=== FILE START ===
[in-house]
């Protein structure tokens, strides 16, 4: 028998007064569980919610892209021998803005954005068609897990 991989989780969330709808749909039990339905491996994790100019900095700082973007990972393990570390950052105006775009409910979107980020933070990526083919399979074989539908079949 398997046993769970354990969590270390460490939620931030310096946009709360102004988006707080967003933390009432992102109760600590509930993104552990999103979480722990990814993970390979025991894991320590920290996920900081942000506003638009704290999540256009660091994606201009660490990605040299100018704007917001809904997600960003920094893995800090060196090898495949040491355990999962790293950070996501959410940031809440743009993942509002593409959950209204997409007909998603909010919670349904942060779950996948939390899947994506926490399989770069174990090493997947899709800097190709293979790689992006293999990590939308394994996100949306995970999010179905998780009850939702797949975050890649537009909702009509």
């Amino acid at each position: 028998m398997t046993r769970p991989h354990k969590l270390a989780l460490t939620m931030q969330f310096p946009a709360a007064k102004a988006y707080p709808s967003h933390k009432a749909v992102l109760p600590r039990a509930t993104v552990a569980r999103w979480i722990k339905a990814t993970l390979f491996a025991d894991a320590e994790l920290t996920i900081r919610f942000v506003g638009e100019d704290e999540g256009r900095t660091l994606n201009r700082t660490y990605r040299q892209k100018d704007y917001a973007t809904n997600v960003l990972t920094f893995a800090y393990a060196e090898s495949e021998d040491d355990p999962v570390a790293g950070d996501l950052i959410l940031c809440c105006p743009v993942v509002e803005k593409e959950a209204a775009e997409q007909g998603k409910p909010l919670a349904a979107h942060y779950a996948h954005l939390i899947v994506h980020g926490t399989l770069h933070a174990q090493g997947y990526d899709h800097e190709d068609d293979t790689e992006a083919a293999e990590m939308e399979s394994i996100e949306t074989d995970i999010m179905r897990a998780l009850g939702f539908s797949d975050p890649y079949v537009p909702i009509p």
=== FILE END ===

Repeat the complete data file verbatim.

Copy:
[in-house]
């Protein structure tokens, strides 16, 4: 028998007064569980919610892209021998803005954005068609897990 991989989780969330709808749909039990339905491996994790100019900095700082973007990972393990570390950052105006775009409910979107980020933070990526083919399979074989539908079949 398997046993769970354990969590270390460490939620931030310096946009709360102004988006707080967003933390009432992102109760600590509930993104552990999103979480722990990814993970390979025991894991320590920290996920900081942000506003638009704290999540256009660091994606201009660490990605040299100018704007917001809904997600960003920094893995800090060196090898495949040491355990999962790293950070996501959410940031809440743009993942509002593409959950209204997409007909998603909010919670349904942060779950996948939390899947994506926490399989770069174990090493997947899709800097190709293979790689992006293999990590939308394994996100949306995970999010179905998780009850939702797949975050890649537009909702009509």
């Amino acid at each position: 028998m398997t046993r769970p991989h354990k969590l270390a989780l460490t939620m931030q969330f310096p946009a709360a007064k102004a988006y707080p709808s967003h933390k009432a749909v992102l109760p600590r039990a509930t993104v552990a569980r999103w979480i722990k339905a990814t993970l390979f491996a025991d894991a320590e994790l920290t996920i900081r919610f942000v506003g638009e100019d704290e999540g256009r900095t660091l994606n201009r700082t660490y990605r040299q892209k100018d704007y917001a973007t809904n997600v960003l990972t920094f893995a800090y393990a060196e090898s495949e021998d040491d355990p999962v570390a790293g950070d996501l950052i959410l940031c809440c105006p743009v993942v509002e803005k593409e959950a209204a775009e997409q007909g998603k409910p909010l919670a349904a979107h942060y779950a996948h954005l939390i899947v994506h980020g926490t399989l770069h933070a174990q090493g997947y990526d899709h800097e190709d068609d293979t790689e992006a083919a293999e990590m939308e399979s394994i996100e949306t074989d995970i999010m179905r897990a998780l009850g939702f539908s797949d975050p890649y079949v537009p909702i009509p």